Problems With RAK19016 5-24V Power Module

Hello, I have been using the 5-24V Power Module RAK19016 in several LoRaWAN industrial solutions, with the RAK19011 as the base, the RAK4631 as the core, a RAK15001 flash memory, and a RAK12034 module for motion monitoring.

The device operates with a 6V power supply and features a 3.7V SW18650 backup battery connected to the RAK19016.

The issue arises when the device switches from direct power to the backup battery. If the battery drops to the minimum required for data transmission and the transmission is interrupted, upon restoring the direct power supply, the node does not resume transmission but only charges the battery. Even if I disconnect the battery and keep only the power supply connected after the battery has been discharged, the device does not transmit.

The only way to make it transmit again is by disconnecting all power connections from the device.

This situation poses a significant problem for our industrial teams, as after long periods without power, the battery discharges, and upon power restoration, the device does not transmit automatically.

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Hi @carlrowan have you listen about this? We have deployed +50 devices with this module, and we have confirmed this problem with the last 8 units. Have you experienced this?

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Good night,

Are you following the recommendation about Voltage and Current limits? If the discharge process is happening out of limits, you can damage the board and battery, for example the LiPo battery voltage need to operate between 3.0V and 4.2V, but the discharge should stop with 3.3V

HI @crmrosa I understand what the recommended voltages are for the operation of the device, only the problem is that if the power is available again, but the battery is already under the minimum voltage, the module does not work again.

This point is that you need to plan the battery capacity, if I am not wrong, you already have in the market 18650 with 4000mA.

Do you know Power Profiler Kit II - ?

It is a excelent multimeter until 1A. It will help to measure how much your solution is consuming. You just need to connect it between your battery and your battery connector in the mother board and you will be able to monitor in your computer by USB port

Hi Claudio, thanks for your comments.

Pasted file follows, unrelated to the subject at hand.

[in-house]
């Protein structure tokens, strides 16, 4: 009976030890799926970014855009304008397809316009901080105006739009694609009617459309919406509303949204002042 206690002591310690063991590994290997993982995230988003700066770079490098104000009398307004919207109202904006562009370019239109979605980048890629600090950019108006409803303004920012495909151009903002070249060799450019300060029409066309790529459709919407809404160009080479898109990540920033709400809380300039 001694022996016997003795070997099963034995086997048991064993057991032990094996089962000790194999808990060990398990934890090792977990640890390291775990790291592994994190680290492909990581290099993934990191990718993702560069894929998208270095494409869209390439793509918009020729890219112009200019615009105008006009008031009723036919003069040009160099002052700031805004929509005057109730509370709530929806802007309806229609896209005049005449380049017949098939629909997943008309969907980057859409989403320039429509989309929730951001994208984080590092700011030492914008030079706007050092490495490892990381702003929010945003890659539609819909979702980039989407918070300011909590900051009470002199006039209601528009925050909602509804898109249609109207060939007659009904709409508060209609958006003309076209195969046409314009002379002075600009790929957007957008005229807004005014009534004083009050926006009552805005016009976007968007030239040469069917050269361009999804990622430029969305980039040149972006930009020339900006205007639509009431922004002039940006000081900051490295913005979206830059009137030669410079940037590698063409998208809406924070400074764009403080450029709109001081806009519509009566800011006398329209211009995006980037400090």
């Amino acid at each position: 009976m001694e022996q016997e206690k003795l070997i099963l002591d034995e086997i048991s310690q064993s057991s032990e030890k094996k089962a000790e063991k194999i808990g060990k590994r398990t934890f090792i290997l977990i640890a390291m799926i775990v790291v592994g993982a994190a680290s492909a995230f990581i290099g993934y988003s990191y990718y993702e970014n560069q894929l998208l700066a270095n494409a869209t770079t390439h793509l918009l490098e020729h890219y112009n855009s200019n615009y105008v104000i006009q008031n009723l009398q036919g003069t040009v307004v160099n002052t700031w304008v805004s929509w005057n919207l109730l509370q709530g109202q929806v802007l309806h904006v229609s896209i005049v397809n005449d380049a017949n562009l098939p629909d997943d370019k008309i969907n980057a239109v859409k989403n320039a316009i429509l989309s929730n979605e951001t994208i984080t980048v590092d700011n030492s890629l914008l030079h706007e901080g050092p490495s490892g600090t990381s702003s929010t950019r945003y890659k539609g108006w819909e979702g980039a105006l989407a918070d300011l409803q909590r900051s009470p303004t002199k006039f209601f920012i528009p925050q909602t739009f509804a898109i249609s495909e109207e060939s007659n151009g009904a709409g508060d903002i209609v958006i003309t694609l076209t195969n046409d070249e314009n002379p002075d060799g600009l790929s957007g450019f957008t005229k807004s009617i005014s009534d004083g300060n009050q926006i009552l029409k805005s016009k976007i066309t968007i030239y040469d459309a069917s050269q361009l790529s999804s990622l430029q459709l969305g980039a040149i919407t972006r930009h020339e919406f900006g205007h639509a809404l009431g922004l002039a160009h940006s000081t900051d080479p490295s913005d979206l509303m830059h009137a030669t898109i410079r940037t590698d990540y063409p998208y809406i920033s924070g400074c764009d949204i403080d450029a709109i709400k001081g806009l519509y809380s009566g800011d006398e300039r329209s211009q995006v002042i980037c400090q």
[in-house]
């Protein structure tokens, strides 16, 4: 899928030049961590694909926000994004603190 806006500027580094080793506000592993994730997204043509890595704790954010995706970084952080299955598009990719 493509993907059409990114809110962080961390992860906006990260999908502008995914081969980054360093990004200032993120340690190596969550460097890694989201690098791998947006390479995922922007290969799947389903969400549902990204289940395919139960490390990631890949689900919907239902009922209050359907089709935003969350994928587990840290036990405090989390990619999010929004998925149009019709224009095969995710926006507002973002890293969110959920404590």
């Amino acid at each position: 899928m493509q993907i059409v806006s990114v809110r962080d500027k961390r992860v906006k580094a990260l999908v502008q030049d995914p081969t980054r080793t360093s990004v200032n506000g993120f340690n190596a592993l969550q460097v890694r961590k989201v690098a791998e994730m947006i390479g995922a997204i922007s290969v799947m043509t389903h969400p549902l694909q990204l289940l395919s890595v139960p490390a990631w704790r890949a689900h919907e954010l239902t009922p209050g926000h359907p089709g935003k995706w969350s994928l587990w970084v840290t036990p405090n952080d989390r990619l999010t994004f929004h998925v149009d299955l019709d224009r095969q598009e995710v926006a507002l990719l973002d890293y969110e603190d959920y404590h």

Indeed, we have the Power Profiler Kit for testing, but the current incorrect behavior is that when the battery falls below the minimum threshold, the device turns off, which is expected. However, when external power is restored, the battery recharges but the device does not turn on, leaving the device non-functional even though the battery is charged and power is restored. Under this condition, we proceed to disconnect ALL power sources (battery and 12V) and enable them again, and at that moment the device turns back on.

This was replicated in the laboratory, having the same problem as in the field.

How your external power source is connected in the mother board? Do you have a RAK19013: USB, battery and solar panel supply?

What is you Wisblock Core, a RAK4631 (Arduino BSP) or a RAK4631-R (RUI3)?

We have seen this behaviour before.
When the battery is complete empty and you start recharging the current the battery can supply is still very low.
When you start functions (like sending LoRa packets or starting up high power consuming sensors), while the battery is still weak, the voltage drops and the nRF52 detects a supply problem and shuts down.
Only way to get the nRF52 back is usually a power cycle or a reset. However, if at that point the battery is still weak, it goes into that status again.

Something I added in my code to avoid such situations is to check battery voltage as soon as possible when the device starts and if the battery voltage is very low, just do not anything for 10 minutes, then reset and try again.

/** Millivolts per LSB 3.0V ADC range and 12-bit ADC resolution = 3000mV/4096 */
#define VBAT_MV_PER_LSB (0.73242188F)
/** Compensation factor for the VBAT divider */
#define VBAT_DIVIDER_COMP (1.73)

void init_batt(void)
	// Set the analog reference to 3.0V (default = 3.6V)

	// Set the resolution to 12-bit (0..4095)
	analogReadResolution(12); // Can be 8, 10, 12 or 14

	// Set the sampling time to 10us

float read_batt(void)
	float raw;

	// Get the raw 12-bit, 0..3000mV ADC value
	raw = analogRead(vbat_pin);

	// Convert the raw value to compensated mv, taking the resistor-
	// divider into account (providing the actual LIPO voltage)
	// ADC range is 0..3000mV and resolution is 12-bit (0..4095)
	return raw * REAL_VBAT_MV_PER_LSB;

void setup(void)
	// Make sure 3V3_S and the LED's are off
	pinMode(WB_IO2, OUTPUT);
	digitalWrite(WB_IO2, LOW);
	digitalWrite(LED_GREEN, LOW);
	digitalWrite(LED_BLUE, LOW);

	// Check battery level
	float batt_level_f = read_batt();
	for (int idx = 0; idx < 10; idx++)
		batt_level_f += read_batt();
	batt_level_f = batt_level_f / 10.0;

	if (batt_level_f < 3700.0)
		// Battery below 3.7V, try to initialize the LoRa transceiver
		// Set LoRa transceiver to sleep
		// Sleep for 10 minutes
		// Reset device and try again
		// api_reset();

Okay, I understand what you’re trying to get at, the problem is that when the main power is restored, the battery starts charging, and even though the main battery returns to 4.2V, the device doesn’t start transmitting again.

Anyway, I’m trying to use the solution you gave me. In my code, I have the following error:

src\main.cpp: In function ‘void setup()’:
src\main.cpp:78:3: error: ‘sd_nvic_SystemReset’ was not declared in this scope

Perhaps you mean to use the following:


NVIC_SystemReset() will work as well.

As @beegee wrote in a post How do I use api_reset in my sketch? - #5 by beegee : Needs #include <nrf_nvic.h> :slight_smile:

I hope this helps